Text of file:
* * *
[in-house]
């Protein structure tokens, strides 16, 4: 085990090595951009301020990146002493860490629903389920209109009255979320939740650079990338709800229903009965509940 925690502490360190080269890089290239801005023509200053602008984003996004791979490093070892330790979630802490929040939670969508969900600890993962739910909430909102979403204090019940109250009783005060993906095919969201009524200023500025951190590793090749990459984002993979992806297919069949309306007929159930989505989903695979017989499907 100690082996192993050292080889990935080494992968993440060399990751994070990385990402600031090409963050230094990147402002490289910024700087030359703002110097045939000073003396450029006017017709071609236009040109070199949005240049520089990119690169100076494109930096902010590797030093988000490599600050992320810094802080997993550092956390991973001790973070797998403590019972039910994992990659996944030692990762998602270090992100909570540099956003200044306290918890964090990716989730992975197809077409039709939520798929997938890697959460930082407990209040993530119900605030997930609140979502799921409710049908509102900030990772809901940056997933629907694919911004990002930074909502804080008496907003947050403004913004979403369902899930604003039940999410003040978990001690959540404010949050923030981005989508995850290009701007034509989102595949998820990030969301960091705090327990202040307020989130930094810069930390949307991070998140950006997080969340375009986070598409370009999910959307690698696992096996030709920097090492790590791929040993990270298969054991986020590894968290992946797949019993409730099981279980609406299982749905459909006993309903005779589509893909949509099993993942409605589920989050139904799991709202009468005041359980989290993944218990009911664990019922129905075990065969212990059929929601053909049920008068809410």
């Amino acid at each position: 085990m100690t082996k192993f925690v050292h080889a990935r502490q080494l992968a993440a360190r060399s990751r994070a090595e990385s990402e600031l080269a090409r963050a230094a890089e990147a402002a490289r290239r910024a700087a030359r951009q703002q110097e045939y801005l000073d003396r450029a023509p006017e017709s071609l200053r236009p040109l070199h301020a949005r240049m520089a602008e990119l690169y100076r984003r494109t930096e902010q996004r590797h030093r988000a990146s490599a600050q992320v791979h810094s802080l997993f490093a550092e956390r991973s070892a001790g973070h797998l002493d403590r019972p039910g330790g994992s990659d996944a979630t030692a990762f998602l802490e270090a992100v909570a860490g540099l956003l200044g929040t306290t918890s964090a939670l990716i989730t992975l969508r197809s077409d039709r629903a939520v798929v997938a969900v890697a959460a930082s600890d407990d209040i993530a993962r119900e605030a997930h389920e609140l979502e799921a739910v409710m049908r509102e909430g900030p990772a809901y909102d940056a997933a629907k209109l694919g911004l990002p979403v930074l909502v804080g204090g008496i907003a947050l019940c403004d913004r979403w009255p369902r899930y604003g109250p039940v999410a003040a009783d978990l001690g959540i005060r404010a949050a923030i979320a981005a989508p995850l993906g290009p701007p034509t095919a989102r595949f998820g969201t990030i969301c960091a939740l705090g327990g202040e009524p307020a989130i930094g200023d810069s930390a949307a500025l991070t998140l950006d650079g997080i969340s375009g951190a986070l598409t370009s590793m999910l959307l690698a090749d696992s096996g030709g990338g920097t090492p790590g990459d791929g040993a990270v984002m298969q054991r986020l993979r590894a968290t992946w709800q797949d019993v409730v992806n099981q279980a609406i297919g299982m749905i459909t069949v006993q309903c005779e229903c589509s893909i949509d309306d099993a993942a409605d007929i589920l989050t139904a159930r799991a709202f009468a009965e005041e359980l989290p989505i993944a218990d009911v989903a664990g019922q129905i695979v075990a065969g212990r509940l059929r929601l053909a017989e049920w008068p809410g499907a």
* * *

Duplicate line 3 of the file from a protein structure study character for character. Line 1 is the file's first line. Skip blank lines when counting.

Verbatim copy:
């Amino acid at each position: 085990m100690t082996k192993f925690v050292h080889a990935r502490q080494l992968a993440a360190r060399s990751r994070a090595e990385s990402e600031l080269a090409r963050a230094a890089e990147a402002a490289r290239r910024a700087a030359r951009q703002q110097e045939y801005l000073d003396r450029a023509p006017e017709s071609l200053r236009p040109l070199h301020a949005r240049m520089a602008e990119l690169y100076r984003r494109t930096e902010q996004r590797h030093r988000a990146s490599a600050q992320v791979h810094s802080l997993f490093a550092e956390r991973s070892a001790g973070h797998l002493d403590r019972p039910g330790g994992s990659d996944a979630t030692a990762f998602l802490e270090a992100v909570a860490g540099l956003l200044g929040t306290t918890s964090a939670l990716i989730t992975l969508r197809s077409d039709r629903a939520v798929v997938a969900v890697a959460a930082s600890d407990d209040i993530a993962r119900e605030a997930h389920e609140l979502e799921a739910v409710m049908r509102e909430g900030p990772a809901y909102d940056a997933a629907k209109l694919g911004l990002p979403v930074l909502v804080g204090g008496i907003a947050l019940c403004d913004r979403w009255p369902r899930y604003g109250p039940v999410a003040a009783d978990l001690g959540i005060r404010a949050a923030i979320a981005a989508p995850l993906g290009p701007p034509t095919a989102r595949f998820g969201t990030i969301c960091a939740l705090g327990g202040e009524p307020a989130i930094g200023d810069s930390a949307a500025l991070t998140l950006d650079g997080i969340s375009g951190a986070l598409t370009s590793m999910l959307l690698a090749d696992s096996g030709g990338g920097t090492p790590g990459d791929g040993a990270v984002m298969q054991r986020l993979r590894a968290t992946w709800q797949d019993v409730v992806n099981q279980a609406i297919g299982m749905i459909t069949v006993q309903c005779e229903c589509s893909i949509d309306d099993a993942a409605d007929i589920l989050t139904a159930r799991a709202f009468a009965e005041e359980l989290p989505i993944a218990d009911v989903a664990g019922q129905i695979v075990a065969g212990r509940l059929r929601l053909a017989e049920w008068p809410g499907a």